The constant score is complex. It is effectively how the percentage of above-average games (weighted at 1.00), good games (weighted at 1.50), elite games (weighted at 3.0), and bad games (weighted at 2.00) the player is above or below a “good” player. The thinking behind this is an above-average performance is okay, but we are trying to find players who consistently score at an elite level and avoid dud games. 

The points ratio takes a player’s points per game average and divides it by the average points per game at that position.

The availability score takes the number of games the player played divided by the average number of games played at their position.

Lastly, the bad game score is the percentage of bad games a player scored, so games below average are divided by the total games played. I hate bad games. Nothing is worse than the running back who torpedoes your late-season push with a dud game. Looking at you, Dalvin Cook.

We then arrive at four levels of scores for players.

Average Players Players who score above the average plus half a standard deviation
Above Average Players Players who score above the average plus one  standard deviation
Good Players Players who score above the average plus 1.5 standard deviations.
Top Players Players who score above the average plus two standard deviations.
Elite Players Players who score above the average plus 2.5 standard deviations.


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Statistical Trends Since 2018

Welcome back, those of you who didn’t want a math lesson!

Over the past five seasons, the averages for players in these categories have been fairly consistent. There has been an average of 11 elite flex players each year (scoring more than 279.5 points). That number bottomed out in 2019, with only seven players clearing the Elite mark that year (279.3). In 2018, for comparison, there were 14 players that cleared the Elite mark that year (283.9).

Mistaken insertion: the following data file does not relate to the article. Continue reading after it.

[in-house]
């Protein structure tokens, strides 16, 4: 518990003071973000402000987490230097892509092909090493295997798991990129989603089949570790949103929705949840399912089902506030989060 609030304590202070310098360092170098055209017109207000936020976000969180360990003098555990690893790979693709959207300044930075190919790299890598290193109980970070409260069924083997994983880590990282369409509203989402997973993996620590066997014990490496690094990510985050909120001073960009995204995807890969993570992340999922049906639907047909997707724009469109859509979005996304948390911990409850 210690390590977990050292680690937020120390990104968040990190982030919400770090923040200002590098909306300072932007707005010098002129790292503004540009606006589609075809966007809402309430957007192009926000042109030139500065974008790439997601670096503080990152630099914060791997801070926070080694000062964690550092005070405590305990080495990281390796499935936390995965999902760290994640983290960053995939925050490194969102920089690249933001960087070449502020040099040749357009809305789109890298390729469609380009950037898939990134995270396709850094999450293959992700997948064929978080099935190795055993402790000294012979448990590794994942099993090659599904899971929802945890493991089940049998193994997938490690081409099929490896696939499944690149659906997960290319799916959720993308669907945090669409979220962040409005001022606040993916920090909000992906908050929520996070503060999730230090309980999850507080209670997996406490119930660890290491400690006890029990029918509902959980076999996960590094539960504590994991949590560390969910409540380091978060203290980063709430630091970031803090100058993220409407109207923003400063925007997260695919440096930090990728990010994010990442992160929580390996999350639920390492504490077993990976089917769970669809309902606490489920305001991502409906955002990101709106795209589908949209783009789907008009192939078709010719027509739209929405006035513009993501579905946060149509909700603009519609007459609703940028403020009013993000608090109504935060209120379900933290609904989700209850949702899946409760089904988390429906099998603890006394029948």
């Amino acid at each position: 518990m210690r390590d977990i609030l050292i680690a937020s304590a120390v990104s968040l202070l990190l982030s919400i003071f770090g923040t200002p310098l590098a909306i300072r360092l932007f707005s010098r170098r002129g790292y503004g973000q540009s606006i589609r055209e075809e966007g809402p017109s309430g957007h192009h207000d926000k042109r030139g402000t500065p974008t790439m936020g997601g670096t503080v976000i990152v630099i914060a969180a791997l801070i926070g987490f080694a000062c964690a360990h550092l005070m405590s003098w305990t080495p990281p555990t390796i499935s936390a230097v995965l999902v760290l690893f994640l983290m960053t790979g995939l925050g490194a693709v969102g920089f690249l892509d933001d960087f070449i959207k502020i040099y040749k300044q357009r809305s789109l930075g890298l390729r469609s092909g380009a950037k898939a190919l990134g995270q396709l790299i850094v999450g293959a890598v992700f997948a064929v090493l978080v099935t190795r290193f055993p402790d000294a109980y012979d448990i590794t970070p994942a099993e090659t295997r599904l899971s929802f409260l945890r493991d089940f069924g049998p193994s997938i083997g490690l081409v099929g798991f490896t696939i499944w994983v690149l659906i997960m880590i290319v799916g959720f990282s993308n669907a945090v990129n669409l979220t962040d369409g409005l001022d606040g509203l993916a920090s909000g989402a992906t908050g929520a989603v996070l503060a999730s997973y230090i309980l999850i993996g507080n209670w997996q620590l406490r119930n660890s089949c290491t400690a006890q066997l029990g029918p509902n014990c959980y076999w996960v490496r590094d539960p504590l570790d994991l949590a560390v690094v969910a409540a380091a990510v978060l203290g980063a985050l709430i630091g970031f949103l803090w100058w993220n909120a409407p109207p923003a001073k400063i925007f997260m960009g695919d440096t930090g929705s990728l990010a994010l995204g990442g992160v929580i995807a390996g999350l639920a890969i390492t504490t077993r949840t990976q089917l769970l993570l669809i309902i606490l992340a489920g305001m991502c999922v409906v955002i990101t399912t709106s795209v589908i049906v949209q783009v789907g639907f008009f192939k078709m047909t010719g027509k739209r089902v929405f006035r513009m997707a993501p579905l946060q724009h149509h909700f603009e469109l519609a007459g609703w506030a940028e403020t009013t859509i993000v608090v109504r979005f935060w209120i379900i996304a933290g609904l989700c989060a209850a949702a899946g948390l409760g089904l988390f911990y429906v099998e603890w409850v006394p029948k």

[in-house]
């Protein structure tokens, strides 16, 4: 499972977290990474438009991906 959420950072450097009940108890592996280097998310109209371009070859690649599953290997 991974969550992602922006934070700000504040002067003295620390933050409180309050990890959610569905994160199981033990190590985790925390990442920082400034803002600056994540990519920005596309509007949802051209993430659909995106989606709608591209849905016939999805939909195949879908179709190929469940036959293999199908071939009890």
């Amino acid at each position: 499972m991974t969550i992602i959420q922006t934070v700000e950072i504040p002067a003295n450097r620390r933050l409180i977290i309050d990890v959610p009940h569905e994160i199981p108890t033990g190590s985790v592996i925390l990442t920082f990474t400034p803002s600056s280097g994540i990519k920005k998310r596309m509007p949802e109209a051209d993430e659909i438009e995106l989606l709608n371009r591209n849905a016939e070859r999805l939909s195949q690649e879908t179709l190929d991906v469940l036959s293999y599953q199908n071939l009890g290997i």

All of this means that you need to figure out who the elite players are at a given position. For running backs, there are three guys each year. Only four wide receivers and only three tight ends. If you can land multiple of these guys, you are set! 

None of this is news to anyone. Find elite and consistent fantasy players, and win your league. It’s a tale as old as time.

However, we play a weekly game. This gets less intimidating when you expand those numbers just a little (one standard deviation from the “Elite” level) on a per-game basis. 

There are 12 running backs who will score 14+ points per game. There are 20 wide receivers who will score 14+ points, and seven tight ends will score 10+ points per game.

This is where you can win your league. Knowing how to identify the players who will score just below that “Elite” level and will consistently score there is how you can win your league. And so, now we get into the application of the SGPN Consistency Metric (SCM)!

Running Backs

The big thing to know with running backs is that they miss games. The average running back played 13.7 games. That’s not too bad, considering there are only 16 or 17 fantasy-relevant weeks to the season. When considering which running backs to target, be sure to bake in some missed games, even among the most consistent fantasy players.

As mentioned earlier, the average running back score in 2022 was 9.35 points per game. The score needed to have a good game on a weekly basis averaged around 17.4 points, and there were 10+ players hitting that mark in 15 weeks last season.

Running Back Rankings

Metric Player Metric Player
7.45 Austin Ekeler 1.34 Alvin Kamara
7.00 Christian McCaffrey 1.31 Cordarrelle Patterson
5.34 Saquon Barkley 1.14 Travis Etienne Jr.
5.10 Derrick Henry 1.08 Miles Sanders
4.88 Josh Jacobs 0.81 Jonathan Taylor
4.31 Nick Chubb 0.55 Latavius Murray
3.33 Rhamondre Stevenson 0.36 David Montgomery
3.10 Joe Mixon 0.32 Jeff Wilson Jr.
3.03 Tony Pollard 0.10 Raheem Mostert
2.87 Aaron Jones 0.03 Jerick McKinnon
2.81 James Conner -0.02 Devin Singletary
2.66 Leonard Fournette -0.14 Tyler Allgeier
2.40 Dalvin Cook -0.22 Antonio Gibson
2.31 Najee Harris -0.28 AJ Dillon